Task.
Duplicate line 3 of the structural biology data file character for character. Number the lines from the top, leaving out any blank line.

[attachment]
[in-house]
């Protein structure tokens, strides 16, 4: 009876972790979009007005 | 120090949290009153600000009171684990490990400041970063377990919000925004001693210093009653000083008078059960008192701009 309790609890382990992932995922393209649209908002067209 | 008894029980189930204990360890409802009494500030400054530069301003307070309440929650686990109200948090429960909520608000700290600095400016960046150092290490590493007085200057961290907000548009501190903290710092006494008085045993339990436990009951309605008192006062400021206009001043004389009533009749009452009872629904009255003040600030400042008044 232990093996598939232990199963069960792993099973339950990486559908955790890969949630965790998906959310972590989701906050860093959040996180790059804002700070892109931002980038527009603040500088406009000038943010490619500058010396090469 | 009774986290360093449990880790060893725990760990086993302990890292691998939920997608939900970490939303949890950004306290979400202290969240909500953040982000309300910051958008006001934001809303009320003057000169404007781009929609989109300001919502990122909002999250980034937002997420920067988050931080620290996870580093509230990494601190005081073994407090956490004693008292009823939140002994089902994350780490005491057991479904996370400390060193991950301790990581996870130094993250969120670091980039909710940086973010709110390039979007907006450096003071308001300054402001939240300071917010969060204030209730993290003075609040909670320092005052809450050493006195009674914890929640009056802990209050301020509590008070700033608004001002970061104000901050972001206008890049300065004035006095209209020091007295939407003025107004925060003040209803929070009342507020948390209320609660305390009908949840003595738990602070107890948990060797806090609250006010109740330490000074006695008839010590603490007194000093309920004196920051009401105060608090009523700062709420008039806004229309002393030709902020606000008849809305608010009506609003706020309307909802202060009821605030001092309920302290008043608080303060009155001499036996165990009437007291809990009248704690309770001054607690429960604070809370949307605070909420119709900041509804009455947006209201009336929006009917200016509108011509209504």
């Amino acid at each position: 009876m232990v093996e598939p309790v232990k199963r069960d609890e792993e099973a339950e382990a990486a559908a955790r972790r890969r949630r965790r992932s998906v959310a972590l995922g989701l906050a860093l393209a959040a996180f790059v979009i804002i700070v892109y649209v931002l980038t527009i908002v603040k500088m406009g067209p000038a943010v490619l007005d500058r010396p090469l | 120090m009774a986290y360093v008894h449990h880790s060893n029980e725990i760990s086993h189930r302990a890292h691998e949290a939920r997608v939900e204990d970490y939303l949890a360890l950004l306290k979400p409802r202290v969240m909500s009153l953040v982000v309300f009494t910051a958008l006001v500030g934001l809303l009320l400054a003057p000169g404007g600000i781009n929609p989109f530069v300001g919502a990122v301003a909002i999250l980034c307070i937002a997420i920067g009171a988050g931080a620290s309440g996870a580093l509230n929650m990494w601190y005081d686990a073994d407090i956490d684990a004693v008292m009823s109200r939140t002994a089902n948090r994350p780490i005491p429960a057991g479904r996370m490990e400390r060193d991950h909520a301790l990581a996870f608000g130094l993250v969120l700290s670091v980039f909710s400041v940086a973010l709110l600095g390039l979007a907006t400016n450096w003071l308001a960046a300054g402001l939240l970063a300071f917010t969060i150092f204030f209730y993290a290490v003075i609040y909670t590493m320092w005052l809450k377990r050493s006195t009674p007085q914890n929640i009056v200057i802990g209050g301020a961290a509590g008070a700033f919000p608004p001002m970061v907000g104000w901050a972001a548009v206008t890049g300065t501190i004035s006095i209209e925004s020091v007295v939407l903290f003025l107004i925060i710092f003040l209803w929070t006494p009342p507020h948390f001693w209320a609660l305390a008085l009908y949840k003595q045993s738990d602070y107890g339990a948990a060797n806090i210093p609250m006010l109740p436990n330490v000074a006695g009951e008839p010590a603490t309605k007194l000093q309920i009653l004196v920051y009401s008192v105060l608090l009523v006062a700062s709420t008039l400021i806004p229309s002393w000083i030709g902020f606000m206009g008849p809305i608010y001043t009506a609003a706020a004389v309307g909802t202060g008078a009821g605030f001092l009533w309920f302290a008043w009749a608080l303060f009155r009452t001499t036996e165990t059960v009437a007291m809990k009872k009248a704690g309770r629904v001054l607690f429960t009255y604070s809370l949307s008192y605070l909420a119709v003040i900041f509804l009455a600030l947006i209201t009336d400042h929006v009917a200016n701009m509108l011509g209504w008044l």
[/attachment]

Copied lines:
């Amino acid at each position: 009876m232990v093996e598939p309790v232990k199963r069960d609890e792993e099973a339950e382990a990486a559908a955790r972790r890969r949630r965790r992932s998906v959310a972590l995922g989701l906050a860093l393209a959040a996180f790059v979009i804002i700070v892109y649209v931002l980038t527009i908002v603040k500088m406009g067209p000038a943010v490619l007005d500058r010396p090469l | 120090m009774a986290y360093v008894h449990h880790s060893n029980e725990i760990s086993h189930r302990a890292h691998e949290a939920r997608v939900e204990d970490y939303l949890a360890l950004l306290k979400p409802r202290v969240m909500s009153l953040v982000v309300f009494t910051a958008l006001v500030g934001l809303l009320l400054a003057p000169g404007g600000i781009n929609p989109f530069v300001g919502a990122v301003a909002i999250l980034c307070i937002a997420i920067g009171a988050g931080a620290s309440g996870a580093l509230n929650m990494w601190y005081d686990a073994d407090i956490d684990a004693v008292m009823s109200r939140t002994a089902n948090r994350p780490i005491p429960a057991g479904r996370m490990e400390r060193d991950h909520a301790l990581a996870f608000g130094l993250v969120l700290s670091v980039f909710s400041v940086a973010l709110l600095g390039l979007a907006t400016n450096w003071l308001a960046a300054g402001l939240l970063a300071f917010t969060i150092f204030f209730y993290a290490v003075i609040y909670t590493m320092w005052l809450k377990r050493s006195t009674p007085q914890n929640i009056v200057i802990g209050g301020a961290a509590g008070a700033f919000p608004p001002m970061v907000g104000w901050a972001a548009v206008t890049g300065t501190i004035s006095i209209e925004s020091v007295v939407l903290f003025l107004i925060i710092f003040l209803w929070t006494p009342p507020h948390f001693w209320a609660l305390a008085l009908y949840k003595q045993s738990d602070y107890g339990a948990a060797n806090i210093p609250m006010l109740p436990n330490v000074a006695g009951e008839p010590a603490t309605k007194l000093q309920i009653l004196v920051y009401s008192v105060l608090l009523v006062a700062s709420t008039l400021i806004p229309s002393w000083i030709g902020f606000m206009g008849p809305i608010y001043t009506a609003a706020a004389v309307g909802t202060g008078a009821g605030f001092l009533w309920f302290a008043w009749a608080l303060f009155r009452t001499t036996e165990t059960v009437a007291m809990k009872k009248a704690g309770r629904v001054l607690f429960t009255y604070s809370l949307s008192y605070l909420a119709v003040i900041f509804l009455a600030l947006i209201t009336d400042h929006v009917a200016n701009m509108l011509g209504w008044l």